Nick Cave & The Bad Seeds – The Skeleton Tree

It’s been interesting to observe the reaction to the release of Nick Cave’s sixteenth studio album The Skeleton Tree. The response has been overwhelmingly positive, with many interpreting the record as Cave’s way of dealing with the harrowing and tragic loss of his 15 year old son Arthur in 2015.

It’s been labelled a ‘raw document of grief’ a means for Cave to ‘process his pain’. This, despite the fact that Cave himself has insisted that the songs were written and the recording of the album had commenced before the heartbreaking death of his boy.

And yet fans and critics alike pore over the lyrics, disassembling them, looking for clues, seeking the link. And yes, many of the songs reference death, a world abandoned by God but any fan of the music of Nick Cave would know these are common themes that he has returned to time after time, album after album.

So are we saying that Cave managed to make the Skeleton Tree in a vacuum, free of the influence of what must have been the single most impactful and traumatic event in his life? Not quite. The spectre of that tragedy casts a heavy shadow over this album, perhaps not so much in the lyrics, but in how the music is packaged, performed and delivered.

From the stark, unadorned album artwork to the bleak, wintery image of its title, The Skeleton Tree groans under the weight of Cave’s heartbreak, and nowhere is that more noticeable than in his vocal performances and the spare, skeletal arrangements. Cave has never sounded so world weary – on the beautiful ‘Magneto’ he sings ‘one more time with feeling’ over a scraping, dissonant background; the effort is palpable, he drags the words out from the depths of God knows where. ‘On ‘Anthrocene’ he muses ‘All the things we love we lose…’ perhaps the central theme of this record.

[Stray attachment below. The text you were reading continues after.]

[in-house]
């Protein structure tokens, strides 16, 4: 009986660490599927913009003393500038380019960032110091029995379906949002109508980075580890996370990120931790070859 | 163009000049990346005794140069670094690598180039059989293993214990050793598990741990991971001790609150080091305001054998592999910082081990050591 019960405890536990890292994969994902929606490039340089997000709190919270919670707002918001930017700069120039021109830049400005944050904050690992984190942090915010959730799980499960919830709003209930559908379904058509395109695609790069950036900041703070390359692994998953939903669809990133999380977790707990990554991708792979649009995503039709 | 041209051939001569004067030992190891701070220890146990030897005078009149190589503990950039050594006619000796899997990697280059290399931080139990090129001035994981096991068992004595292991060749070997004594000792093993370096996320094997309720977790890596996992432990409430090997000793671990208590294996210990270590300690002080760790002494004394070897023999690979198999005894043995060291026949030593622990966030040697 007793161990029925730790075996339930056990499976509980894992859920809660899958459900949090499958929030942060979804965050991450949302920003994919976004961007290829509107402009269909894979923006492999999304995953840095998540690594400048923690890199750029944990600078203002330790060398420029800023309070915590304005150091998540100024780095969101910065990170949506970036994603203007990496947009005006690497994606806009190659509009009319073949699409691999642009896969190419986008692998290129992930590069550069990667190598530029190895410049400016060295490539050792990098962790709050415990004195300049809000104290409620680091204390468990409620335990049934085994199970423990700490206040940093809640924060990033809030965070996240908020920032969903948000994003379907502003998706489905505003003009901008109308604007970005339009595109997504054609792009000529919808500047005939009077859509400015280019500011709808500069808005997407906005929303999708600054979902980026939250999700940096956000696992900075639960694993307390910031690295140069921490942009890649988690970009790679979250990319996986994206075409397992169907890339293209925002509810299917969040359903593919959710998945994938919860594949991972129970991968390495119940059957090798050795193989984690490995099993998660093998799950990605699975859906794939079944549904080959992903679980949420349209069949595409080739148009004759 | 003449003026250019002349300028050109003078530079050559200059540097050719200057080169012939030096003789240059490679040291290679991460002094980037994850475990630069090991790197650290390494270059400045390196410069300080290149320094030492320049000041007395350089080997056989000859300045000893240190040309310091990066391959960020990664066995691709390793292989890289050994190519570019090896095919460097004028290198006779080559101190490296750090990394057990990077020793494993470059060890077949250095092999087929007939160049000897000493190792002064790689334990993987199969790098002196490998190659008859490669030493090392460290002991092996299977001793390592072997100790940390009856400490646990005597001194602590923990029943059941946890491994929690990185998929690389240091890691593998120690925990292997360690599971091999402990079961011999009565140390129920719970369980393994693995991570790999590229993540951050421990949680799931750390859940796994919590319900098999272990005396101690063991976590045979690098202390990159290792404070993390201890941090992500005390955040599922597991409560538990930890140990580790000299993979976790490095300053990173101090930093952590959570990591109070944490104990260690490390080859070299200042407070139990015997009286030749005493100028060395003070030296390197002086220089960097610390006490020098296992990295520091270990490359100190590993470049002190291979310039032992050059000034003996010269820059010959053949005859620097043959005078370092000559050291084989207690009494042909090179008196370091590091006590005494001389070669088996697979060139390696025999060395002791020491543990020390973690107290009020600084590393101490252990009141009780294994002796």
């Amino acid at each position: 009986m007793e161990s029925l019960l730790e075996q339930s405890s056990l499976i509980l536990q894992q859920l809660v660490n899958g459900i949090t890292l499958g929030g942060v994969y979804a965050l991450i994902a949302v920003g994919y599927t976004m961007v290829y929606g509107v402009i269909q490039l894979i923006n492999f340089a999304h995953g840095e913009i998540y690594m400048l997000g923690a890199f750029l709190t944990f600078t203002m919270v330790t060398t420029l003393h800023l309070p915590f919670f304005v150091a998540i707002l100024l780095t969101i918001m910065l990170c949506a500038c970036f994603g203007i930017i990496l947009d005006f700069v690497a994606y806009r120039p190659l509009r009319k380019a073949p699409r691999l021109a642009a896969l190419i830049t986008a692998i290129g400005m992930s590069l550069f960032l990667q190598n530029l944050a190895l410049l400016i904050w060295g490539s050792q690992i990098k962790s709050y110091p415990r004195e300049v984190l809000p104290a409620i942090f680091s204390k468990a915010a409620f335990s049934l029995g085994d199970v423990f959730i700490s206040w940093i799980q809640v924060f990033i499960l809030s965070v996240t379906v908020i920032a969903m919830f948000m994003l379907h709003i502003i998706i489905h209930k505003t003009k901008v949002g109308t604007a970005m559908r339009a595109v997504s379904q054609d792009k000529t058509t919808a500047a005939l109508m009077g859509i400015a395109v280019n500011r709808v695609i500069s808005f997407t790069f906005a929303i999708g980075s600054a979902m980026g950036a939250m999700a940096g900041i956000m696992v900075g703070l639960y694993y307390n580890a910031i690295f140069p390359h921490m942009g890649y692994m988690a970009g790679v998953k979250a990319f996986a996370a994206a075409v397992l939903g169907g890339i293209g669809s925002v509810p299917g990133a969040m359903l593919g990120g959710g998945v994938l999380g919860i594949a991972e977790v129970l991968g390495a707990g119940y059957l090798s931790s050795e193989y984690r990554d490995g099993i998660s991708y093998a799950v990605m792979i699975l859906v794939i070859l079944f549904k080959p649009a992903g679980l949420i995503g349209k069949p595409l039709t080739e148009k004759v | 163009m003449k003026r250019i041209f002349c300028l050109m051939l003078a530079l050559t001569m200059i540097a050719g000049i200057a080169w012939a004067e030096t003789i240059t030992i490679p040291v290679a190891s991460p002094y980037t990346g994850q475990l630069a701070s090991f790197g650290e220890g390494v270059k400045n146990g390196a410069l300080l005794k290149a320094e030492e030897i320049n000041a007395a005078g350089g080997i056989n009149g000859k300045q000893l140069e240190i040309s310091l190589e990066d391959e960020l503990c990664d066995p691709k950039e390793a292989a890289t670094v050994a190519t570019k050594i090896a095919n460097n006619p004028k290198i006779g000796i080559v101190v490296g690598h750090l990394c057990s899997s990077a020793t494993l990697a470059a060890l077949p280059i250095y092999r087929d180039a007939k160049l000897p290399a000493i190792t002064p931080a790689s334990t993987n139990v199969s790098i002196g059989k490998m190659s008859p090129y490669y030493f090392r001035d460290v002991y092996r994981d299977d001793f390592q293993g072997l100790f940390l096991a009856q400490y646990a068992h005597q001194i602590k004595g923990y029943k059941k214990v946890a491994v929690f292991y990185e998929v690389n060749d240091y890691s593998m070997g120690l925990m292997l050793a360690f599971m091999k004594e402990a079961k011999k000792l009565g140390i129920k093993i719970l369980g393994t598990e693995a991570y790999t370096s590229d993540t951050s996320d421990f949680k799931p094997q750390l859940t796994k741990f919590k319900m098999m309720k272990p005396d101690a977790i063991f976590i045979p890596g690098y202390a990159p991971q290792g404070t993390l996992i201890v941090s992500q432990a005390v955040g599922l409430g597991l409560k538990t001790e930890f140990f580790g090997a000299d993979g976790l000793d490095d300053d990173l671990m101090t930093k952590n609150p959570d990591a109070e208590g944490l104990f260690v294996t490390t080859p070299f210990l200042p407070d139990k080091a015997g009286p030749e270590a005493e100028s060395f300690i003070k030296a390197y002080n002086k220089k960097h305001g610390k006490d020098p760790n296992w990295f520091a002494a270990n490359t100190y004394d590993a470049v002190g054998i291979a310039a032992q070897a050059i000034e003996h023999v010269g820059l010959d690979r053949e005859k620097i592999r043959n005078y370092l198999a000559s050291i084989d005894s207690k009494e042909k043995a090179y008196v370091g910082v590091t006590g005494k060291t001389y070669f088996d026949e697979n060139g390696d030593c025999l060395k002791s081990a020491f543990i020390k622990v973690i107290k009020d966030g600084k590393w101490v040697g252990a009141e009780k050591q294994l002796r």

The desperate, pleading ‘I Need You’ is so unlike the Nick Cave we know from previous records; the swagger of the showman is gone to be replaced by a vulnerable, broken soul, pouring out his heart. The effect is dramatic. He follows this up with ‘Distant Sky’,  a duet with Danish soprano Else Torp and perhaps the emotional centrepiece of the record. Cave sings: ‘they told us our Gods would outlive us, they told us our dreams would outlive us, but they lied..’ over a mournful musical backdrop, and a growing sense that this might be his masterpiece, the album he will be remembered for.

None of us can know for sure whether  the Skeleton Tree represents the sound of an artist exposing his grief to the world or a musician doing what he knows best – writing songs, composing music, adhering to a discipline that has been part of his life for so long now. Whatever it is, the Skeleton Tree is an incredible piece of work, an album pockmarked by sorrow and a deep sense that life and art are more precious than we could ever comprehend.

4.5 out of 5 stars (4.5 / 5)